239 F.2d 616
George AVLON, Appellant,
GREENCHA HOLDING CORP., Appellee.
No. 23, Docket 22449.
United States Court of Appeals Second Circuit.
Argued Oct. 10, 1956.
Decided Dec. 10, 1956.
Ramey & McKelvey, New York City, Edward J. Bazarian, New York City, for appellant; Deane Ramey, New York City, of counsel.
William J. Tropp, New York City, for appellee; Arthur C. Parker, New York City, of counsel.
Before CLARK, Chief Judge, and HAND and SWAN, Circuit Judges.
SWAN, Circuit Judge.
This is an action to recover for personal injuries sustained by the plaintiff by reason of the collapse of an iron grating, on which he was standing, attached to the outside of a building owned by the defendant. The action was commenced in a court of the State of New York and was removed to the federal court on the ground of diversity of citizenship. At the close of the plaintiff's case, the court granted a motion by the defendant to dismiss the complaint for failure to prove a prima facie case. On appeal it is contended that there were issues of fact which should have been submitted to the jury. The correctness of this contention turns on whether there was evidence on which the jury could have found that the plaintiff had the status of an invitee rather than a bare licensee while standing on the iron grating; and the answer to this question is controlled by New York law, since federal jurisdiction rests on diversity.
The plaintiff was a cook employed by a cafeteria company which occupied as lessee the first floor and basement of defendant's two story building located at 3195 Broadway, New York City. The dining room of the cafeteria was separated from the kitchen by a wall or partition through which was a connecting doorway. The main entrance to the dining room was from the street level of Broadway. In the rear wall of the dining room was a door marked 'Exit,' with a red electric light above it. At the rear of the kitchen was another door similarly marked and lighted. Each of these 'Exit' doors opened onto an iron grating or platform which was affixed to the outside of the building.1 The platform was approximately 5 feet wide and 35 feet long and was suspended over an areaway some 25 feet below the floor level of the cafeteria. No steps led from the platform to the ground but at one end of the platform iron stairs led to the roof of an adjacent building. From the roof other stairs led to a rear doorway into a bowling alley which was located in the second story of the defendant's building. At the front of the building there was an entrance from the street to the bowling alley used by customers.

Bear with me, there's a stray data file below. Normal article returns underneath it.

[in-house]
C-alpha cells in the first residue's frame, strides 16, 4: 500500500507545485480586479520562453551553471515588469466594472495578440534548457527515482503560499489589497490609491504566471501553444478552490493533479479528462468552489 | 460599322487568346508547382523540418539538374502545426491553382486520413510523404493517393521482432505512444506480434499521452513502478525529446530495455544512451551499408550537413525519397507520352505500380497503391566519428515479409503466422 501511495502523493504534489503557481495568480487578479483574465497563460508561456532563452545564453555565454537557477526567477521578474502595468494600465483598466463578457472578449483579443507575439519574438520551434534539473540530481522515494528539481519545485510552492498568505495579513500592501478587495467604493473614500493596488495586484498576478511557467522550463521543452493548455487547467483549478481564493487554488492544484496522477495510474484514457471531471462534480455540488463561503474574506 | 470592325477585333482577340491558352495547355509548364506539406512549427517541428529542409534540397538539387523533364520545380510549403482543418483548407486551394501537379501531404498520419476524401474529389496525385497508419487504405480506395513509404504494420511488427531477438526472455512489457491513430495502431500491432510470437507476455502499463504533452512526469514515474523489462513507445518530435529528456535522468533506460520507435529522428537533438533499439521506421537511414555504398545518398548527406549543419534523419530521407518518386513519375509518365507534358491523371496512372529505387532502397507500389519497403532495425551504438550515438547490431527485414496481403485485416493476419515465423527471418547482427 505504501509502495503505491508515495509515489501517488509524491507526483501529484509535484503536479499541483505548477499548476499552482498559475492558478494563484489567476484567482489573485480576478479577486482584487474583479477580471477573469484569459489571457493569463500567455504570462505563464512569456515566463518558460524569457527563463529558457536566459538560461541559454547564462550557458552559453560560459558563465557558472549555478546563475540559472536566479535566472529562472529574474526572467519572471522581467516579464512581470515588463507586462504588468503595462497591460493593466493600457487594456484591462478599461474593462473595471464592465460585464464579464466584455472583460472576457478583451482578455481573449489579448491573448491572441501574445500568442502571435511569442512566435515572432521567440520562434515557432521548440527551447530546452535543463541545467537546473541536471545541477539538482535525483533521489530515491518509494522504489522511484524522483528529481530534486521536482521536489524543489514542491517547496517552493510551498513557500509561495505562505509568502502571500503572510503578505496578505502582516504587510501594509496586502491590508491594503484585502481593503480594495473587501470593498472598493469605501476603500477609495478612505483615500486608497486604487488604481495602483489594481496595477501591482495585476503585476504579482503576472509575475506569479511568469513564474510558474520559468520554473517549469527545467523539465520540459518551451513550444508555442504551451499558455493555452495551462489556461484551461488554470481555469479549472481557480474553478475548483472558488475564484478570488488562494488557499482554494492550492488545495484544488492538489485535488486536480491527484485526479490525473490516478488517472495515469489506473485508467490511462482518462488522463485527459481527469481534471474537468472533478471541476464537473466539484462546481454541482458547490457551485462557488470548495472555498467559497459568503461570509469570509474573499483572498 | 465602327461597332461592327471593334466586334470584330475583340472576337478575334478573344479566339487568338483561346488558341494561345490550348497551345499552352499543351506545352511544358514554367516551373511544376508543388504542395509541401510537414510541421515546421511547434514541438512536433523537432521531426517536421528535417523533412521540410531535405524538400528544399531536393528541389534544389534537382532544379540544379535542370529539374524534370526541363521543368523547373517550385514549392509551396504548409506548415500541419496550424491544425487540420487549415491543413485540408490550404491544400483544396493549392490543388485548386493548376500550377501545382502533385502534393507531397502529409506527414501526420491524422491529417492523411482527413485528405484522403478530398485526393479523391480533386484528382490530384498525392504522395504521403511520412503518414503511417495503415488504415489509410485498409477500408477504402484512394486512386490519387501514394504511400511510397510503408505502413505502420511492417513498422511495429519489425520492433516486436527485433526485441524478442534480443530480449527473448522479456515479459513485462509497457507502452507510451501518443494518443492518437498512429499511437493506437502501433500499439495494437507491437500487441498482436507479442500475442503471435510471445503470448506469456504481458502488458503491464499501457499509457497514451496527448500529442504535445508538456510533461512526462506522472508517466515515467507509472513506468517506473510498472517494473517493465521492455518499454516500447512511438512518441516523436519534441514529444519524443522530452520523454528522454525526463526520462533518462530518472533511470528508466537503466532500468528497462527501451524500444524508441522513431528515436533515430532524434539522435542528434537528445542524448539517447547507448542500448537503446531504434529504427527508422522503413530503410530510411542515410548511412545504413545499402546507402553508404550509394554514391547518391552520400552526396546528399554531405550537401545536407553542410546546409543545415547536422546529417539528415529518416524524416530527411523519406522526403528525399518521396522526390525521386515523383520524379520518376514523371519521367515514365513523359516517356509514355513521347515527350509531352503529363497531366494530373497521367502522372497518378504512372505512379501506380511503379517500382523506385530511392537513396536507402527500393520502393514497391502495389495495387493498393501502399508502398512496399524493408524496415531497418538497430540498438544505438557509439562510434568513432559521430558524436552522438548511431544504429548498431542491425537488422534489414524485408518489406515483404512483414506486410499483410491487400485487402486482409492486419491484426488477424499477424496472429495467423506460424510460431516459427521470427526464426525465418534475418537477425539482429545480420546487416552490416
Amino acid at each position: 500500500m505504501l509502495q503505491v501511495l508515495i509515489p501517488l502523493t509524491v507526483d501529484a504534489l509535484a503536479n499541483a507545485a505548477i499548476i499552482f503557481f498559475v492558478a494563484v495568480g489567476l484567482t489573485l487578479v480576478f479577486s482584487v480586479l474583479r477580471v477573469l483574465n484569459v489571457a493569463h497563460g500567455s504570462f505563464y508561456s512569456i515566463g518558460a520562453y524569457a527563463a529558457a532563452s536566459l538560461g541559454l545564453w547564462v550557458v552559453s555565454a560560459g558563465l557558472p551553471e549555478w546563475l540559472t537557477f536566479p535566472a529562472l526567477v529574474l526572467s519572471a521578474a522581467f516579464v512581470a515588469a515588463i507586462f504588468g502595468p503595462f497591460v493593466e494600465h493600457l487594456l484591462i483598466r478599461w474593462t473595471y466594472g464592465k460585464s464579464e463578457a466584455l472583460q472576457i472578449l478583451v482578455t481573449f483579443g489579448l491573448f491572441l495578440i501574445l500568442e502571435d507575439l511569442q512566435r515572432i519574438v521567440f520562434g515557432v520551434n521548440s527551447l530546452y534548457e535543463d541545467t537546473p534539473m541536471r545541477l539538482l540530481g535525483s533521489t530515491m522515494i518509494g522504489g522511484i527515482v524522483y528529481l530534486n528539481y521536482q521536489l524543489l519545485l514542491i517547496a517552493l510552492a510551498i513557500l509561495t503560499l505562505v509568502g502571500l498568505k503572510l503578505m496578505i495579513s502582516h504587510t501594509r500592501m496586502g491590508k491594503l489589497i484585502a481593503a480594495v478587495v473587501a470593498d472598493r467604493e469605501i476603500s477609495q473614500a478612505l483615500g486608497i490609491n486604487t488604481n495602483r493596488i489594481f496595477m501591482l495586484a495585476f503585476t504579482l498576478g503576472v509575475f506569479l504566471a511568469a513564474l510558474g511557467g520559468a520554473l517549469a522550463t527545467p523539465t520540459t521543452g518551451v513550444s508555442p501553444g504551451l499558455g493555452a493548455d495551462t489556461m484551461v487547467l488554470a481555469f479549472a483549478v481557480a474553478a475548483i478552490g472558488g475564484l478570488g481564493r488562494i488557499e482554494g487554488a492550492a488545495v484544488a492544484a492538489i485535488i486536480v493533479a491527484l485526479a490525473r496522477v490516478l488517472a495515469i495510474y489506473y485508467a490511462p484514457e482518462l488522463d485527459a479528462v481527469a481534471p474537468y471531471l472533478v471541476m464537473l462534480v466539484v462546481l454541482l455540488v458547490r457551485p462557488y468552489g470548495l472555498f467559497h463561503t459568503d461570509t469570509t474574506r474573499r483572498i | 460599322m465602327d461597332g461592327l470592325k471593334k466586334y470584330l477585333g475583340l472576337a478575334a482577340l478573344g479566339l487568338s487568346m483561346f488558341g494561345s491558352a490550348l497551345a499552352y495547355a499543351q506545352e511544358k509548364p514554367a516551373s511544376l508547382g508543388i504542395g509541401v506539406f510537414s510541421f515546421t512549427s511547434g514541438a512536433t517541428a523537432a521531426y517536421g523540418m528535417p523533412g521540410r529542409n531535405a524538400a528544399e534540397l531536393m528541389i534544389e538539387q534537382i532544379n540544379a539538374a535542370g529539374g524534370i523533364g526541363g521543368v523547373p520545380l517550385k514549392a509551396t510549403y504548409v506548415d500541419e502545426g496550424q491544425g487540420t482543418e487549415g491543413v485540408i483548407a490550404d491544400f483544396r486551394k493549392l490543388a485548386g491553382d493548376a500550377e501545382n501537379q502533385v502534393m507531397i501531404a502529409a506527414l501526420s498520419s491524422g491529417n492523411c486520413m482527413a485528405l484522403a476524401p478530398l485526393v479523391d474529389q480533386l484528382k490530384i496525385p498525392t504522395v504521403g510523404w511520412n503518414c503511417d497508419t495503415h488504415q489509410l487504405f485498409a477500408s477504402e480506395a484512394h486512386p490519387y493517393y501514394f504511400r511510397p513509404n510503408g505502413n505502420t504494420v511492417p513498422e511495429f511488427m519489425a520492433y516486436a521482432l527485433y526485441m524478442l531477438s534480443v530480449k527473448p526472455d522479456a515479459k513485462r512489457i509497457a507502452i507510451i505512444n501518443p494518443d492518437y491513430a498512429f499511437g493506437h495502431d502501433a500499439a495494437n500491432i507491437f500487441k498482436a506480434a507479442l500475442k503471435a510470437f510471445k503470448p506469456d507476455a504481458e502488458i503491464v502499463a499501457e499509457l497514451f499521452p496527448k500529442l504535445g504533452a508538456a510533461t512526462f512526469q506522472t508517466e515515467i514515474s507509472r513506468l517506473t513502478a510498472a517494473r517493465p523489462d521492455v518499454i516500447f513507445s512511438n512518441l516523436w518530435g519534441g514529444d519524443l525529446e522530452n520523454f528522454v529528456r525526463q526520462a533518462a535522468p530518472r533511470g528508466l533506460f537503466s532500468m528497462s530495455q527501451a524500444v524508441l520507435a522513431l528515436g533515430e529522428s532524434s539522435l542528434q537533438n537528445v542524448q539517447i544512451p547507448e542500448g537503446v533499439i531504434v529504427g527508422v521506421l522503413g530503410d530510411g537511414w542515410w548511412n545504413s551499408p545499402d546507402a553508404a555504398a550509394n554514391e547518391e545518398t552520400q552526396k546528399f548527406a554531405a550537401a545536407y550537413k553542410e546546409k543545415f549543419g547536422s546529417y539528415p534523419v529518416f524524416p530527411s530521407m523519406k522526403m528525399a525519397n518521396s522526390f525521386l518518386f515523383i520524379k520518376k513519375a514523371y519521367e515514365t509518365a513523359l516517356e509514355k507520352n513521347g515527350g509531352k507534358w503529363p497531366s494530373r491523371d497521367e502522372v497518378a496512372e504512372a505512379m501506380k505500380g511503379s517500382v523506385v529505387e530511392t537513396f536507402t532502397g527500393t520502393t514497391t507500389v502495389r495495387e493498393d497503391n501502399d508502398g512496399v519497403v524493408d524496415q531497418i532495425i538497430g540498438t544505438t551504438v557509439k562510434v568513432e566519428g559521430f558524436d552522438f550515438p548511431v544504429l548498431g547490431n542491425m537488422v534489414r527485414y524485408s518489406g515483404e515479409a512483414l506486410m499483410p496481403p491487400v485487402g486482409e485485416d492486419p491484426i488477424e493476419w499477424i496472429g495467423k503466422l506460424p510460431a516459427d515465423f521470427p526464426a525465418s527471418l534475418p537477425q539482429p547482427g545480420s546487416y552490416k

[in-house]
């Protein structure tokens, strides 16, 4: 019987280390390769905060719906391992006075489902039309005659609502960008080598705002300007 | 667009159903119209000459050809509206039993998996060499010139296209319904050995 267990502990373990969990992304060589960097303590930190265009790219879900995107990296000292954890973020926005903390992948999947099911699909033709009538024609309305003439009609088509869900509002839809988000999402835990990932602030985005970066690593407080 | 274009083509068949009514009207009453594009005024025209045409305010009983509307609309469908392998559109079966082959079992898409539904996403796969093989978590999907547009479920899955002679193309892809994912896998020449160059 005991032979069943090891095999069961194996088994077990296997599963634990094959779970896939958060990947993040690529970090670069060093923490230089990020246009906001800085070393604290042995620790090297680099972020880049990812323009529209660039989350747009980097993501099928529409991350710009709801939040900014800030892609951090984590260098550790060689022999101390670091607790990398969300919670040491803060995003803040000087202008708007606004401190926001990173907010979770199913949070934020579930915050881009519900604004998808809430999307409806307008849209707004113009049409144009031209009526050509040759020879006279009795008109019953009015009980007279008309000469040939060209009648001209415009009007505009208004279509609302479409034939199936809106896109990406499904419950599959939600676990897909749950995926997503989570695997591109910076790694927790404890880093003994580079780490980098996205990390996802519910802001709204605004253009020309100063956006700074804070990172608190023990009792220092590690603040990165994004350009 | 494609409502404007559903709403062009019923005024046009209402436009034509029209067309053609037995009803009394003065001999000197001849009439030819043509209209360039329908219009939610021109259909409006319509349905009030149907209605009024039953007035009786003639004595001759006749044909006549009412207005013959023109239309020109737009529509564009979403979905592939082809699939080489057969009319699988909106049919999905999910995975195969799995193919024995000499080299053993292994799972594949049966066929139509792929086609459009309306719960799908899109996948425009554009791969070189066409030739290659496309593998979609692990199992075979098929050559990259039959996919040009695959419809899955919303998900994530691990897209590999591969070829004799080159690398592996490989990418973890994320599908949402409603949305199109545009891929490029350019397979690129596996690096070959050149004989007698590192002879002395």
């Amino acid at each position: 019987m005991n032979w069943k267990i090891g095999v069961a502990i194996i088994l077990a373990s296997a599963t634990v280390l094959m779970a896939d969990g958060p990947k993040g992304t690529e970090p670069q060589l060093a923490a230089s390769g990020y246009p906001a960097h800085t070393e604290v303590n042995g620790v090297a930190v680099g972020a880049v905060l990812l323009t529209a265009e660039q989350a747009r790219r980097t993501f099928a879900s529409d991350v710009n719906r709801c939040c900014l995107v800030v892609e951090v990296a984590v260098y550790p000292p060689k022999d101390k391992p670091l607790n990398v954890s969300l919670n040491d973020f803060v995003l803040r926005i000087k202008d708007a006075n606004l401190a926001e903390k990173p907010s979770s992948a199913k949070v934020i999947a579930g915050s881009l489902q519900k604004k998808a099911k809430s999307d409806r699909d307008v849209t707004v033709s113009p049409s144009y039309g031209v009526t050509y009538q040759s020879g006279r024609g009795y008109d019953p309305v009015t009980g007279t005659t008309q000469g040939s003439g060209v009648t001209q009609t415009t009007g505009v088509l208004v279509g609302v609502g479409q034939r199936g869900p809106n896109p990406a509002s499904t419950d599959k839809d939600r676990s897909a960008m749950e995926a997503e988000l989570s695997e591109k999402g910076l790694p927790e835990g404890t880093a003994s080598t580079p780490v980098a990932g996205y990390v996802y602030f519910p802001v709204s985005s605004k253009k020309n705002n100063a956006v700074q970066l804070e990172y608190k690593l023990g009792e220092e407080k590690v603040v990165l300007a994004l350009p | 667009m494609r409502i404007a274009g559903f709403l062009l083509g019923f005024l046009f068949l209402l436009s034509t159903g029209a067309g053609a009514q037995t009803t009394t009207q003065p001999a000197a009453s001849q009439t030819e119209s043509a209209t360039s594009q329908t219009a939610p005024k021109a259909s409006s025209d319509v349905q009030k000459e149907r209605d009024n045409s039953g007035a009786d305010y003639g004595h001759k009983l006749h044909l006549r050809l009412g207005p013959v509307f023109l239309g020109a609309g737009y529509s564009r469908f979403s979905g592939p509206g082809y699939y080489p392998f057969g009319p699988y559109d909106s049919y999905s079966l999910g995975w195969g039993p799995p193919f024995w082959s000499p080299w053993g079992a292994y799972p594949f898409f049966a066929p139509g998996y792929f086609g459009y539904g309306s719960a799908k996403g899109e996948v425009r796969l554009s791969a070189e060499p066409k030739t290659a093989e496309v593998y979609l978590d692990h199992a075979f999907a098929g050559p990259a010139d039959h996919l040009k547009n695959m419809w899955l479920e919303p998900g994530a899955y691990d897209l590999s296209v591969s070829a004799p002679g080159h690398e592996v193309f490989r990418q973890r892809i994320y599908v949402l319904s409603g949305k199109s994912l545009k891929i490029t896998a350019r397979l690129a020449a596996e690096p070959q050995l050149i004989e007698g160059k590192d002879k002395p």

On the date of the accident, June 1, 1948, the plaintiff had gone from the kitchen to the dining room, using the doorway in the partition which separated them. On leaving the men's wash room, which is in the dining room, he went through the 'Exit' door in order to 'have a smoke' and 'get some fresh air.' As he proceeded along the platform to return to the kitchen a section of the iron grating collapsed under his weight and he was precipitated to the areaway below. There was testimony that the plaintiff had used the platform similarly on three or four prior occasions; that other employees sometimes so used it; that patrons of the cafeteria occasionally used the platform and fire escape stairs as a way of reaching the bowling alley; and that the president of the defendant had the opportunity to see such use. He denied knowing that either employees or patrons of the restaurant ever used the fire escape. No proof was offered as to what caused a section of the platform to collapse. The plaintiff testified, as did also the president of the defendant, that the platform appeared to be in good condition.
Without a formal opinion the trial judge, upon argument of the defendant's motion to dismiss, ruled that the evidence proved that the plaintiff was no more than a bare licensee while using the outside platform, and, as such had established no right to recovery, since the defendant was guilty of no affirmative act of negligence. Under New York law the ruling was correct. We can find nothing in the evidence which could support a jury's verdict that the plaintiff was an invitee. The outside structure was not within the premises leased to the plaintiff's employer. The lease, which was the 'Standard Form of Store Lease' of the Real Estate Board of New York made no reference to it.2 At best the jury could have found no more than that the landlord had notice that the tenant's employees and patrons occasionally used the platform as a passageway or as a place to smoke and get a breath of outside air, and acquiesced therein without protest. But there is no evidence of any invitation or inducement on the part of the landlord to make such use of it, and mere consent to such use does not indicate that the plaintiff was an invitee.'3 The existence of the 'Exit' signs with red lights above showed clearly that those doorways were intended for emergency exists to the fire escape; they could not reasonably be found by the jury to serve as an invitation to use the platform as a passageway except in case of emergency. The plaintiff knew it was a fire escape, and in an affidavit reporting the accident said he 'fell through fire escape platform.' The platform had no steps leading to the ground but did lead to the roof of an adjoining building, and the only purpose it could have had was to provide an escape in case of need. Indeed, it conformed to the statutory definition of a fire escape in section 4(16), Multiple Residence Law of New York, McK.Consol.Laws, c. 61-B.